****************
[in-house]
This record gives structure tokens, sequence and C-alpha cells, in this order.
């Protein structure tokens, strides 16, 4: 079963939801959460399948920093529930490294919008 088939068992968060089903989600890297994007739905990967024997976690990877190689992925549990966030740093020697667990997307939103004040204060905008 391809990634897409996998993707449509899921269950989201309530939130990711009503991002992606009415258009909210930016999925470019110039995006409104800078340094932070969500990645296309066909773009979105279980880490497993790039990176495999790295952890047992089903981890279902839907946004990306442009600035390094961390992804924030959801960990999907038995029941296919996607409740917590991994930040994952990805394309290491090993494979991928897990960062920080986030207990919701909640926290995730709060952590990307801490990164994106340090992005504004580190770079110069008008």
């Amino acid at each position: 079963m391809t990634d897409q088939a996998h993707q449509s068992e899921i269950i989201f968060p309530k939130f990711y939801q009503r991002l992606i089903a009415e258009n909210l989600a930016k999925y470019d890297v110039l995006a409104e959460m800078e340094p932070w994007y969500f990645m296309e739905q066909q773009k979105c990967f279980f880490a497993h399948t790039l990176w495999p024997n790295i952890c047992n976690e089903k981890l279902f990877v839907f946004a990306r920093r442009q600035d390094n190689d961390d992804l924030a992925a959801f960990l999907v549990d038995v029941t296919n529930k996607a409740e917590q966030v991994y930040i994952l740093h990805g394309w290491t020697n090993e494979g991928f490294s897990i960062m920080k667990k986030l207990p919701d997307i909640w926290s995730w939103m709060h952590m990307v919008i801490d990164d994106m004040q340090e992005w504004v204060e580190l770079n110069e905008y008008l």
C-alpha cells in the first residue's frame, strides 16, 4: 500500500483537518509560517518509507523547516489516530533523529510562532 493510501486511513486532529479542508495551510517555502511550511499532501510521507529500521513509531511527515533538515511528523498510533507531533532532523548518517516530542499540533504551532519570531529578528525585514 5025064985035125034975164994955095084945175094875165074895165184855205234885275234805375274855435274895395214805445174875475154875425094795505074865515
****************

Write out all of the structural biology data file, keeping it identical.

[in-house]
This record gives structure tokens, sequence and C-alpha cells, in this order.
């Protein structure tokens, strides 16, 4: 079963939801959460399948920093529930490294919008 088939068992968060089903989600890297994007739905990967024997976690990877190689992925549990966030740093020697667990997307939103004040204060905008 391809990634897409996998993707449509899921269950989201309530939130990711009503991002992606009415258009909210930016999925470019110039995006409104800078340094932070969500990645296309066909773009979105279980880490497993790039990176495999790295952890047992089903981890279902839907946004990306442009600035390094961390992804924030959801960990999907038995029941296919996607409740917590991994930040994952990805394309290491090993494979991928897990960062920080986030207990919701909640926290995730709060952590990307801490990164994106340090992005504004580190770079110069008008």
């Amino acid at each position: 079963m391809t990634d897409q088939a996998h993707q449509s068992e899921i269950i989201f968060p309530k939130f990711y939801q009503r991002l992606i089903a009415e258009n909210l989600a930016k999925y470019d890297v110039l995006a409104e959460m800078e340094p932070w994007y969500f990645m296309e739905q066909q773009k979105c990967f279980f880490a497993h399948t790039l990176w495999p024997n790295i952890c047992n976690e089903k981890l279902f990877v839907f946004a990306r920093r442009q600035d390094n190689d961390d992804l924030a992925a959801f960990l999907v549990d038995v029941t296919n529930k996607a409740e917590q966030v991994y930040i994952l740093h990805g394309w290491t020697n090993e494979g991928f490294s897990i960062m920080k667990k986030l207990p919701d997307i909640w926290s995730w939103m709060h952590m990307v919008i801490d990164d994106m004040q340090e992005w504004v204060e580190l770079n110069e905008y008008l």
C-alpha cells in the first residue's frame, strides 16, 4: 500500500483537518509560517518509507523547516489516530533523529510562532 493510501486511513486532529479542508495551510517555502511550511499532501510521507529500521513509531511527515533538515511528523498510533507531533532532523548518517516530542499540533504551532519570531529578528525585514 5025064985035125034975164994955095084945175094875165074895165184855205234885275234805375274855435274895395214805445174875475154875425094795505074865515